A report released today by Brattle economists finds that operating batteries to simultaneously capture benefits from multiple value streams (i.e., “stacked benefits”) could unlock significantly more value than using batteries to target only individual applications. The analysis identifies current challenges to capturing multiple benefits of battery storage and highlights policy options for mitigating these challenges.

Prepared for Eos Energy Storage with funding from the California Energy Commission (CEC), the Brattle report provides an assessment of the potential economic benefits of energy storage in California. Eos is a manufacturer of grid-scale energy storage solutions that is supplying systems for two CEC-funded energy storage demonstration projects hosted by Pacific Gas & Electric and the University of California San Diego. An Eos system was used as the basis for battery operational characteristics in Brattle’s analytical framework.

While much of the existing research on energy storage value only focuses on isolated applications of the technology, the Brattle report employs a modeling approach to more comprehensively estimate the benefits of using battery storage to simultaneously capture multiple value streams.

“We have found that, in many cases, the value of ‘stacked’ benefits of battery storage compares favorably to the current cost of new batteries,” noted Ryan Hledik, a Brattle principal and co-author of the report. “Our analysis focused on the California market, but the conclusions are broadly relevant to other markets in North America and around the globe.”

Based on an assessment of the value of battery storage in California, the Brattle report finds:

  • Using recent market data and accounting for realistic battery operations, the total value of “stacked benefits” in California for one kilowatt/four kilowatt-hours of battery storage could be around $280/kW-year. By comparison, recent estimates of battery costs have been in the range of $200 to $500/kW-year (though they vary significantly by technology type and configuration).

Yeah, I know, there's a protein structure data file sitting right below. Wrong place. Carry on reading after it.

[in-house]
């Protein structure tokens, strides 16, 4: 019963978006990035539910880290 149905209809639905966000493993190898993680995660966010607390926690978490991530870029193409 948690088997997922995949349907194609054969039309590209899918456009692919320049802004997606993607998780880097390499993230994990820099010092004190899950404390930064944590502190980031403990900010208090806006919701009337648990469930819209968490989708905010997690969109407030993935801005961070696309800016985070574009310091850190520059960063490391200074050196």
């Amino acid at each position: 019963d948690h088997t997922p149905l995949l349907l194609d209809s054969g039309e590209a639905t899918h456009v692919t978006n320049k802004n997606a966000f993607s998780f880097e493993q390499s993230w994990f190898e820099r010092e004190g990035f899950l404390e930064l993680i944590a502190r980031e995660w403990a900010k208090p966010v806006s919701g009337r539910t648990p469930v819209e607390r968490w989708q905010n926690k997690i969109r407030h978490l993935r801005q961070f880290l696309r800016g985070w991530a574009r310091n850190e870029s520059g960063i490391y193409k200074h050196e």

• Avoided capacity costs, frequency regulation, and energy price arbitrage are the largest sources of quantified value; however, the “depth” of each market needs to be taken into consideration when valuing large quantities of energy storage.
  • Accounting for the “stacked” benefits of battery storage by optimizing battery dispatch across all analyzed value streams significantly increases the total value of the battery relative to any individual value stream (by a factor of at least two to three times over individual use cases).

Despite the significantly higher value of capturing multiple benefits, the Brattle study points out challenges to fully realizing this value. Some of these challenges may be overcome through new policy initiatives, such as new or revised retail rate designs, which could more fully reflect the time-varying nature of the cost of generating and delivering electricity.

“Costs of energy storage are expected to continue to decline, and market adoption is likely to increase as a result,” remarked Brattle Associate Roger Lueken, a co-author of the report. “Both retail and wholesale policy considerations will become increasingly important as the market penetration of energy storage grows.”

The report, “Stacked Benefits: Comprehensively Valuing Battery Storage in California,” is authored by Brattle Principal Ryan Hledik, Associate Roger Lueken, Senior Research Analyst Colin McIntyre, and Policy and Marketing Associate Heidi Bishop.

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